it is very unlikely you have a thatch problem if i dries out very quickly. more likely you have a poor compacted soil problem, not enough light, wrong grass species, or cutting it too short and removing the clippings instead of using a mulching mower.
all of these can be dealt with in various ways.
poor soil can be aerated and then amended with a thin layer of compost (1/4") at a time until the compost gets broken down, then repeat as needed during the growing season, but ease off when cooler and wetter weather returns.
the lack of light may need some tree thinning or different species of grasses.
some areas may be better off turned into shade gardens.
if you are cutting the grass and bagging the clippings instead of letting them break down on the lawn, then you're stripping nutrients from the soil over time. use a mulching mower set on a fairly high setting often enough that there aren't lumps collecting on the surface to smother the grass.
compacted soil and pH adjustments may help the moss problem, but aerating, getting enough light and adding compost and mowing higher will give the grass a better chance to smother the moss.
moss spores are constantly floating in the air. you cannot get rid of it, you can only make the conditions more favorable to grass so that any mosses won't be able to do much.
songbird
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Thank you all very much for your advice. I now have a good plan of attack for now until Autumn.
--
lasors


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Got advice you're getting. I would add to test the lawn with a home test kit. Instead of taking samples at various places and mixing together, I do each spot separately. And yes, they all came out the same. LOL!! My yard showed no nitrogen and OK for P & K, so that was easy to fix.
I have seen so many of my neighbors kill a decent lawn, dig it up and lay down sod. Always seems like a waste to me. Our lawn looked worse than any other, and all did was sow bare spots, cover with soil or compost and water. It always comes back and in a couple of weeks look nearly as good as the new sod. Also doing this is a lot faster than spraying/killing the lawn and waiting weeks to lay down the sod.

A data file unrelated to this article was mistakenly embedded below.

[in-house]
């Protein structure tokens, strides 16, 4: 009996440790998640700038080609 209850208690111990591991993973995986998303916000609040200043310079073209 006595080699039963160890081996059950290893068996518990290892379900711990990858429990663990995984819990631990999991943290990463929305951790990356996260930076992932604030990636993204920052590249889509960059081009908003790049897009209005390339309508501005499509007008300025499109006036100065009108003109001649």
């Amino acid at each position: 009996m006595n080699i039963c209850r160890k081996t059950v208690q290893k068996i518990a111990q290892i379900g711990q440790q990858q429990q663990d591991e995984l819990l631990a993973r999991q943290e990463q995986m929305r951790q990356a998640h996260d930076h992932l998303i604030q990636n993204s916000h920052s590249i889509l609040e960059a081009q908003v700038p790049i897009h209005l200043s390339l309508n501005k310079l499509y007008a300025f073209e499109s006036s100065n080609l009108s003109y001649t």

I have mulched this lawn for 20 years and never thatched. Aerated once years ago and could not tell any difference.
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Got advice you're getting. I would add to test the lawn with a home test kit. Instead of taking samples at various places and mixing together, I do each spot separately. And yes, they all came out the same. LOL!! My yard showed no nitrogen and OK for P & K, so that was easy to fix.
I have seen so many of my neighbors kill a decent lawn, dig it up and lay down sod. Always seems like a waste to me. Our lawn looked worse than any other, and all did was sow bare spots, cover with soil or compost and water. It always comes back and in a couple of weeks look nearly as good as the new sod. Also doing this is a lot faster than spraying/killing the lawn and waiting weeks to lay down the sod.
I have mulched this lawn for 20 years and never thatched. Aerated once years ago and could not tell any difference.
===
I meant "Good" advice you're getting.....
Another tip.... if the lovely wife is complaining about the lawn, here's what you do -- go for a walk. On the way back, cross to the other side of the street. About 2 houses before you get home, stop and point out the flaws in the yard you're standing in front of. Then look over to your yard and comment on how green it looks. Unless yours is in really bad shape, it will always look better from there.